Baltes said the programming process was not unlike the routine for assembling the lineup of films, though she was more proactive about it this time. “We had open submissions,” she said. “This being the first year I also wanted to do some outreach just to eliminate the conception of what people should submit based on the games that we’ve showcased in the past. We wanted them to submit based on their interpretation of what storytelling means for video games.”
The eight titles that Baltes’ team selected from roughly 60 entrants reflect an eye-popping variety of responses to that prompt, and range from lavish games by major publishers (such as the gothic fairytale-inspired action-adventure “Lost in Random,” which is being released by Electronic Arts) to singular indies from companies that are just making their mark (like the post-apocalyptic puzzler “Signalis” from Humble Games). “The Big Con” is a colorfully lo-fi ’90s throwback about a cartoon girl trying to save her family’s video store, while the claustrophobic “Twelve Minutes” features the voices of Willem Dafoe, James McAvoy, and Daisy Ridley in a time loop story about a man stuck in a violent home invasion. Some of the games hinge on movie stars and lifelike graphics while others (like Shedworks’ gobsmacking, Ghibli-esque desert explorer “Sable”) rely on more generative and ambient forms of world-building, but experiencing them side-by-side with each other — let alone in the context of the festival’s other sections — leaves the visceral impression of an art form growing in several directions at once.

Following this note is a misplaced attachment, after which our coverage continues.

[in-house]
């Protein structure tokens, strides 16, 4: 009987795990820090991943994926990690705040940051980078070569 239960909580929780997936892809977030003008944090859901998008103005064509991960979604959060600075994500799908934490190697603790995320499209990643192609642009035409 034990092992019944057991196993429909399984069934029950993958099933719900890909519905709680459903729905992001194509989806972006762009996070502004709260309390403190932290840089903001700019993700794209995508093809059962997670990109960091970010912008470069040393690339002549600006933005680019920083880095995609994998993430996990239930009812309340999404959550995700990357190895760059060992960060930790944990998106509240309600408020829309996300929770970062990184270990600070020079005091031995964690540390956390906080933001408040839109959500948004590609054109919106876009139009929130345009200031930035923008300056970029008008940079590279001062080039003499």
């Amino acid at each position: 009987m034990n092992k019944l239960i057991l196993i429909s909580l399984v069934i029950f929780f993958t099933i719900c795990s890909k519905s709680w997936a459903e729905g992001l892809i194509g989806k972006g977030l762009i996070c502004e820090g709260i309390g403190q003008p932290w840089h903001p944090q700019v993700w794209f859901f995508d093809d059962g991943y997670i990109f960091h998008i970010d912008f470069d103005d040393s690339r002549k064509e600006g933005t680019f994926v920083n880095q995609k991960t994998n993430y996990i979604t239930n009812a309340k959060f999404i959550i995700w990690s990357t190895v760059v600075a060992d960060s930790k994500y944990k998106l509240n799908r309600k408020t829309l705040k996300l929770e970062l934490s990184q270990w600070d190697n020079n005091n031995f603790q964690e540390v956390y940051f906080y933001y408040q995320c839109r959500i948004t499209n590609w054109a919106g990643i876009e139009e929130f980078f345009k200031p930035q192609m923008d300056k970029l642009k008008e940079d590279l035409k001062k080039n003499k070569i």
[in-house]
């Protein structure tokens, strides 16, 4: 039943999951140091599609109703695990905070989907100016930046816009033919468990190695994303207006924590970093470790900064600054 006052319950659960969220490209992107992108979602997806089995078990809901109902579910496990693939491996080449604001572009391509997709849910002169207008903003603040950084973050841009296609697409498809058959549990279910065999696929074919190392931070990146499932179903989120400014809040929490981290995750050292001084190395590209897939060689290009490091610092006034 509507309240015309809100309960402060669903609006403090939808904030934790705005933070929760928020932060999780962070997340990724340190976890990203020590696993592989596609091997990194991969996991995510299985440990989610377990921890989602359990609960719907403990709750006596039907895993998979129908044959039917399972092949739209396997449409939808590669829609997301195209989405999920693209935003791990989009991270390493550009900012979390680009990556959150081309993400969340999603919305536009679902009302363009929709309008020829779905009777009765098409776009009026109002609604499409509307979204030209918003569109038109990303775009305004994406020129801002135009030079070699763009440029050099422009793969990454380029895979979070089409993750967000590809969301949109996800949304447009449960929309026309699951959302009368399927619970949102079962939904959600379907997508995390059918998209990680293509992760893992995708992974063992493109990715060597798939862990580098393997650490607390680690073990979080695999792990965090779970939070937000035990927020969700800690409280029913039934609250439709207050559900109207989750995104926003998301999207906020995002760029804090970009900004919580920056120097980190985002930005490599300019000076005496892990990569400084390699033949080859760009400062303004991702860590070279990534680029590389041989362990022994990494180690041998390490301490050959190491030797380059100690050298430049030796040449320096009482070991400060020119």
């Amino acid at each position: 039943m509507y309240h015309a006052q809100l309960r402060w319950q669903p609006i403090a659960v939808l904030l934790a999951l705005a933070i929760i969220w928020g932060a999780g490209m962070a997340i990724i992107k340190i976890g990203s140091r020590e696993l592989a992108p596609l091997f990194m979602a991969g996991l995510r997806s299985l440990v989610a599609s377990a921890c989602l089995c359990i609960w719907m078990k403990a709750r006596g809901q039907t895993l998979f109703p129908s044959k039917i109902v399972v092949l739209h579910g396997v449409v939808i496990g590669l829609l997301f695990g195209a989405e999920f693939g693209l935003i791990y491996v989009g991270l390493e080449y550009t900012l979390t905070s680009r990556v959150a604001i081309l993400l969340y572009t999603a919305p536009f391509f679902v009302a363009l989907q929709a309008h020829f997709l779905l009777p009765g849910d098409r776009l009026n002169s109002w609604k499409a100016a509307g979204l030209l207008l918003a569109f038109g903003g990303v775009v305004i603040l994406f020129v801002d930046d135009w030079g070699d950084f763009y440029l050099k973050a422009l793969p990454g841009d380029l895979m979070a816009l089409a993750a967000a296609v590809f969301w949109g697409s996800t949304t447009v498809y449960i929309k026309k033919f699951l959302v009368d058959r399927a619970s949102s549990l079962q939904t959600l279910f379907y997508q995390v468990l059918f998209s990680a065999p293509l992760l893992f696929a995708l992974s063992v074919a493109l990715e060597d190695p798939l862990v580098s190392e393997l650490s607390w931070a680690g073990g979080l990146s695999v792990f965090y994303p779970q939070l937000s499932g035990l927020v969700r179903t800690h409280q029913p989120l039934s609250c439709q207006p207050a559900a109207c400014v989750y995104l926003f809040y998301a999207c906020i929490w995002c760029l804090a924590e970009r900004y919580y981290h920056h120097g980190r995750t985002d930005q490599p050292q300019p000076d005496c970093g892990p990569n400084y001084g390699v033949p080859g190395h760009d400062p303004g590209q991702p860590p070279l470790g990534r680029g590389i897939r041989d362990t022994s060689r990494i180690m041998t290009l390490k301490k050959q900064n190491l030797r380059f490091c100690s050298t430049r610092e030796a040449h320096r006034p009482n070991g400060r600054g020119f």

As in a film festival, Baltes stressed that the lineup highlights established talents alongside first-time creators, with the hope that the wide variety of games would reflect the wide variety of people who play them. “Just as the film audience is diverse in terms of what they’d like to see in a film, the game audience is diverse in terms of what games they would gravitate towards,” she said.
While there’s no in-person component to Tribeca Games in 2021, the COVID-era phenomenon of virtual festivals has opened a natural opportunity for games to occupy the same space. People interested in getting their hands on these games can do so by downloading the Parsec app and booking free demo time slots for each of the eight titles through Tribeca’s website (or at least they could, before most of the finite slots were snapped up).
The experience isn’t without its hiccups — the demos require a ton of bandwidth, some can only be played with a controller plugged into your Mac or PC, and my experience with “The Big Con” ended after just a few seconds when a message popped up that “the host is doing something else right now” — but each of these cleverly self-contained game slices is structured in a way that highlights the storytelling mechanics at work but never feels like mere advertisements for upcoming product.
The art of it all comes first, which is a very different experience than you might get from a booth at E3. Even playing these games alone in your home, you can hear them talking to you, and also to each other. It’s the kind of earnest, open-minded dialogue that makes film festivals such vibrant environments, and will hopefully carry over into the physical world when the new incarnation of Tribeca Games goes 3D next year.
So far as Baltes is concerned, that will be the ultimate measure of success. “As a player and a gamer, I hope people come away feeling seen and validated,” she said. “I hope that they’re so excited by what they play that they’re willing and eager to talk about it casually at a dinner table with friends like they would a film they’ve seen at the festival.”
The 2021 Tribeca Festival runs from June 9 to June 20.